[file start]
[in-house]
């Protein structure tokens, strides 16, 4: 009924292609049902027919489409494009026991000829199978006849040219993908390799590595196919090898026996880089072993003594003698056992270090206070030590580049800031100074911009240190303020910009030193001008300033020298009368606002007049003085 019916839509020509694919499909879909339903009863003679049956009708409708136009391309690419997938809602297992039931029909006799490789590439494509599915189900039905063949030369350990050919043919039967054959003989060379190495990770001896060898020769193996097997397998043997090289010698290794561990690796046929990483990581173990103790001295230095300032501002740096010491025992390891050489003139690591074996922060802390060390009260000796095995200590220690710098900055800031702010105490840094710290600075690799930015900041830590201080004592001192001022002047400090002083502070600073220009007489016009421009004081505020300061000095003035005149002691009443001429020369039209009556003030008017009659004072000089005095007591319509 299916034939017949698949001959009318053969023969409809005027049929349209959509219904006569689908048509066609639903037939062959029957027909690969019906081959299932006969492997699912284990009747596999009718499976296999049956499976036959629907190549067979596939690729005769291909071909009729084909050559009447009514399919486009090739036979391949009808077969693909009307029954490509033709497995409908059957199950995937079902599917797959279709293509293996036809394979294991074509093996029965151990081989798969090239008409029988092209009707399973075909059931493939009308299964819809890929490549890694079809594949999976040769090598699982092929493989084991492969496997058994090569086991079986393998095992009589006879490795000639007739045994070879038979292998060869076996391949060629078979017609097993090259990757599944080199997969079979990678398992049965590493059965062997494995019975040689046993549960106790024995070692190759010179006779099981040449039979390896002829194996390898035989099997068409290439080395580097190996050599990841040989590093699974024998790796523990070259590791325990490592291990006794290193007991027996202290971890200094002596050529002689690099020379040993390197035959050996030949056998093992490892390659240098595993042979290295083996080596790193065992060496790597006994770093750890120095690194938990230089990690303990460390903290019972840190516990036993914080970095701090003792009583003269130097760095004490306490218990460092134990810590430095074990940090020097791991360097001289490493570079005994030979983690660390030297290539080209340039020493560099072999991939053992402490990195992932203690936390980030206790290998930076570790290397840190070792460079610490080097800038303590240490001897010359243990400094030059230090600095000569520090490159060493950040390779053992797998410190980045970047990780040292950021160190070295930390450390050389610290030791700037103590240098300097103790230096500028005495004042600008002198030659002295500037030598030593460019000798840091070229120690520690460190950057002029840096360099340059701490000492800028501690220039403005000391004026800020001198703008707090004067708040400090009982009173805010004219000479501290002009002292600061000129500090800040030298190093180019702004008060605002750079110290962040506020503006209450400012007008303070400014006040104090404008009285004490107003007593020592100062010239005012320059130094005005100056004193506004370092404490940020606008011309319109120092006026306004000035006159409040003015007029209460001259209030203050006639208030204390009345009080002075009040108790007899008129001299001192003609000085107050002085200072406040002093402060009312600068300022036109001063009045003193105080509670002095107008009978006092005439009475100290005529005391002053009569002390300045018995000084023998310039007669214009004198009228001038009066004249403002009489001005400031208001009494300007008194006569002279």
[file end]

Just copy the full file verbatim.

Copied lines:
[in-house]
């Protein structure tokens, strides 16, 4: 009924292609049902027919489409494009026991000829199978006849040219993908390799590595196919090898026996880089072993003594003698056992270090206070030590580049800031100074911009240190303020910009030193001008300033020298009368606002007049003085 019916839509020509694919499909879909339903009863003679049956009708409708136009391309690419997938809602297992039931029909006799490789590439494509599915189900039905063949030369350990050919043919039967054959003989060379190495990770001896060898020769193996097997397998043997090289010698290794561990690796046929990483990581173990103790001295230095300032501002740096010491025992390891050489003139690591074996922060802390060390009260000796095995200590220690710098900055800031702010105490840094710290600075690799930015900041830590201080004592001192001022002047400090002083502070600073220009007489016009421009004081505020300061000095003035005149002691009443001429020369039209009556003030008017009659004072000089005095007591319509 299916034939017949698949001959009318053969023969409809005027049929349209959509219904006569689908048509066609639903037939062959029957027909690969019906081959299932006969492997699912284990009747596999009718499976296999049956499976036959629907190549067979596939690729005769291909071909009729084909050559009447009514399919486009090739036979391949009808077969693909009307029954490509033709497995409908059957199950995937079902599917797959279709293509293996036809394979294991074509093996029965151990081989798969090239008409029988092209009707399973075909059931493939009308299964819809890929490549890694079809594949999976040769090598699982092929493989084991492969496997058994090569086991079986393998095992009589006879490795000639007739045994070879038979292998060869076996391949060629078979017609097993090259990757599944080199997969079979990678398992049965590493059965062997494995019975040689046993549960106790024995070692190759010179006779099981040449039979390896002829194996390898035989099997068409290439080395580097190996050599990841040989590093699974024998790796523990070259590791325990490592291990006794290193007991027996202290971890200094002596050529002689690099020379040993390197035959050996030949056998093992490892390659240098595993042979290295083996080596790193065992060496790597006994770093750890120095690194938990230089990690303990460390903290019972840190516990036993914080970095701090003792009583003269130097760095004490306490218990460092134990810590430095074990940090020097791991360097001289490493570079005994030979983690660390030297290539080209340039020493560099072999991939053992402490990195992932203690936390980030206790290998930076570790290397840190070792460079610490080097800038303590240490001897010359243990400094030059230090600095000569520090490159060493950040390779053992797998410190980045970047990780040292950021160190070295930390450390050389610290030791700037103590240098300097103790230096500028005495004042600008002198030659002295500037030598030593460019000798840091070229120690520690460190950057002029840096360099340059701490000492800028501690220039403005000391004026800020001198703008707090004067708040400090009982009173805010004219000479501290002009002292600061000129500090800040030298190093180019702004008060605002750079110290962040506020503006209450400012007008303070400014006040104090404008009285004490107003007593020592100062010239005012320059130094005005100056004193506004370092404490940020606008011309319109120092006026306004000035006159409040003015007029209460001259209030203050006639208030204390009345009080002075009040108790007899008129001299001192003609000085107050002085200072406040002093402060009312600068300022036109001063009045003193105080509670002095107008009978006092005439009475100290005529005391002053009569002390300045018995000084023998310039007669214009004198009228001038009066004249403002009489001005400031208001009494300007008194006569002279």